African Wildlife Wonderland Straddling Three Nations Gets World Heritage Recognition
The site called the Sangha Tri-National Protected Area (also known by its French acronym TNS) consists of a 25,000 km2 contiguous area across the Republic of Congo (Brazzaville), Cameroon, and the Central African Republic and marks the first World Heritage site that spans three nations. The core of the TNS is formed by three neighbouring national parks connected by the Sangha River and teems with gorillas, elephants, and chimpanzees.
According to Stefanie Conrad, regional representative of WWF for the Central Africa region; “This inscription is the culmination of over a decade of work by many dedicated people, ranging from protected area managers, central governments in the three countries, researchers, community leaders, private sector and financial partners to make the TNS a truly functional trans-boundary managed world class forest landscape. This World Heritage status will introduce the TNS to the rest of the world and lead to increased support for the continued protection of the area’s globally important biodiversity and for the people that depend on it.”
The TNS already benefits from long-term technical and financial support from WWF, the Wildlife Conservation Society (WCS), a UK-registered trust fund called the TNS Foundation (FTNS), UNESCO’s World Heritage Centre, the UN Great Apes Survival Partnership (GRASP), and the governments of the U.S., Germany, France and Spain, along with private donors.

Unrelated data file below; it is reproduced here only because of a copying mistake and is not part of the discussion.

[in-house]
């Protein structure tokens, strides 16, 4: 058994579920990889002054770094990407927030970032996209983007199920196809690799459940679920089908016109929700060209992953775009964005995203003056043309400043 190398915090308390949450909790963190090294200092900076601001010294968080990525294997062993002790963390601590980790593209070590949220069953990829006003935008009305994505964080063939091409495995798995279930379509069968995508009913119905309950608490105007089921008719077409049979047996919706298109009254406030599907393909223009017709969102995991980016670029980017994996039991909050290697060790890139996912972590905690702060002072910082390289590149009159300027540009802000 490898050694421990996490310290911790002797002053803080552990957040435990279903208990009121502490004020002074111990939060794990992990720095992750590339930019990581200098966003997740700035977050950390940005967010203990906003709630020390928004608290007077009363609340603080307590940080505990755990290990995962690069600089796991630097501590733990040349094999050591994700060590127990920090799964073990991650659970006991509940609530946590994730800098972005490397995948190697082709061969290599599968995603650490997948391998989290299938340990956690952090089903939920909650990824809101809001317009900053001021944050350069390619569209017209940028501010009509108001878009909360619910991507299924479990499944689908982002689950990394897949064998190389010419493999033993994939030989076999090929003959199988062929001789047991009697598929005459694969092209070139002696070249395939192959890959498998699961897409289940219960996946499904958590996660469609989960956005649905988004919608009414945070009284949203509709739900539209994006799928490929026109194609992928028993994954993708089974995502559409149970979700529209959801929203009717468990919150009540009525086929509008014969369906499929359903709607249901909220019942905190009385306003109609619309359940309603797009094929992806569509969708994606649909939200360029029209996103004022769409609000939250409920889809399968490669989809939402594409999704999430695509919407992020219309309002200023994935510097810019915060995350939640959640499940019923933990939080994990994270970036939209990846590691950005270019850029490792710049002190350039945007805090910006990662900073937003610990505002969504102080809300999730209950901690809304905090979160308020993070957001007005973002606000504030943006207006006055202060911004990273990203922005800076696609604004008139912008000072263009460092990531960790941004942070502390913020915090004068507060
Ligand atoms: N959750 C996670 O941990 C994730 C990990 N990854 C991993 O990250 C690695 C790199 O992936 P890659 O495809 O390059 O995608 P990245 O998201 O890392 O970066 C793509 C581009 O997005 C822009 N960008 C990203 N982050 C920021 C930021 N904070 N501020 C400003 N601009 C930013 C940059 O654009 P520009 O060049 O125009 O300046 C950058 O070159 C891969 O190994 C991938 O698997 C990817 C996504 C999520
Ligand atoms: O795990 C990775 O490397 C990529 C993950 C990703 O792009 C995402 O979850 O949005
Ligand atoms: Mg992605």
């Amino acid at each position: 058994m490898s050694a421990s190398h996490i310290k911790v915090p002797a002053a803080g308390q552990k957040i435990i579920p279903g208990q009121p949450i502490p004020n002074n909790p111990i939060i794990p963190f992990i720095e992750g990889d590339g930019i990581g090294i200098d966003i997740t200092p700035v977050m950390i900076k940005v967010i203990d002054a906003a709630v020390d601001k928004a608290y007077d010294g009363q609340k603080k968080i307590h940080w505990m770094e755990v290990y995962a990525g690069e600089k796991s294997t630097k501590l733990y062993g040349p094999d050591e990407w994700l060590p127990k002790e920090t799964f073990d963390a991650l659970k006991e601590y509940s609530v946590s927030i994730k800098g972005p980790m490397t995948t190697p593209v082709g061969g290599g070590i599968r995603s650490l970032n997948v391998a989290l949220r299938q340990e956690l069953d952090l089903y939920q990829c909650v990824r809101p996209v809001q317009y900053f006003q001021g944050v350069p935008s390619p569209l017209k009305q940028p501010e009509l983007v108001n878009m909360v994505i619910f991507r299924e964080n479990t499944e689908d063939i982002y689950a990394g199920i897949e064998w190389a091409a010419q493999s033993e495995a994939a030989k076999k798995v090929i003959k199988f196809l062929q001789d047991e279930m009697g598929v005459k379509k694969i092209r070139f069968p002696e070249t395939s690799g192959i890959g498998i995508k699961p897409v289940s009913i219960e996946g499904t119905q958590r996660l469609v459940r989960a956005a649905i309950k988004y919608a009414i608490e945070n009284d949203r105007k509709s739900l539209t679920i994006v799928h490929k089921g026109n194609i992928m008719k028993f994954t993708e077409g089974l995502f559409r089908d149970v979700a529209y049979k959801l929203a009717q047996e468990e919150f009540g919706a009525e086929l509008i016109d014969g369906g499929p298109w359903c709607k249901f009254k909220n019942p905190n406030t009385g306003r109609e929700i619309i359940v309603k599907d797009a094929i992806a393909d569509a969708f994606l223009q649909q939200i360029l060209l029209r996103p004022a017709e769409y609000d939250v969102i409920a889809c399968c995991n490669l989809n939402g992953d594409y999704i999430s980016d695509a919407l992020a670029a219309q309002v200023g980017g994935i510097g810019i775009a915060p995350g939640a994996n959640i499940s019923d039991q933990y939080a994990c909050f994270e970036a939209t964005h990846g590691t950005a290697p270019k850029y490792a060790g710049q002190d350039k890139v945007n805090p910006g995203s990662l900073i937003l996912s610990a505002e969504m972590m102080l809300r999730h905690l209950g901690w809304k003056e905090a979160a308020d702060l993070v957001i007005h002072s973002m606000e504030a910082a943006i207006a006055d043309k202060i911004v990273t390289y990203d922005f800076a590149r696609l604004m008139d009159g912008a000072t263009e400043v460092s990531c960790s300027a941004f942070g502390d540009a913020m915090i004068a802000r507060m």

The World Heritage Site declaration marks the culmination of a vision dating from 2000 when the Governments of the Republic of Congo, Cameroon, and the Central African Republic, signed the TNS cooperation agreement, agreeing to work together to assure the conservation and sustainable use of natural resources of the Sangha Tri-National Protected Area complex .
The TNS has one of the lowest human footprints in equatorial Africa. Its habitat ranges from tropical forests, wetlands, and many types of natural forest clearings known as bais – some of which attract multiple gorilla groups simultaneously, while others host thousands of parrots. The bais are exceptional hubs for social and genetic exchanges for wildlife. Nowhere else do 100-plus forest elephants so frequently congregate in a given area, often with other large mammals such as bongo, sitatunga, forest buffalo, and giant forest hogs.
The new World Heritage Site is made up of a core 7,542 km2 consisting of Dzanga-Ndoki National Park in Central African Republic, Lobéké National Park in Cameroon, and Nouabalé-Ndoki National Park in Congo. An additional 17,880 km2 buffer zone is managed for selective logging many of which have Forest Stewardship Council certification.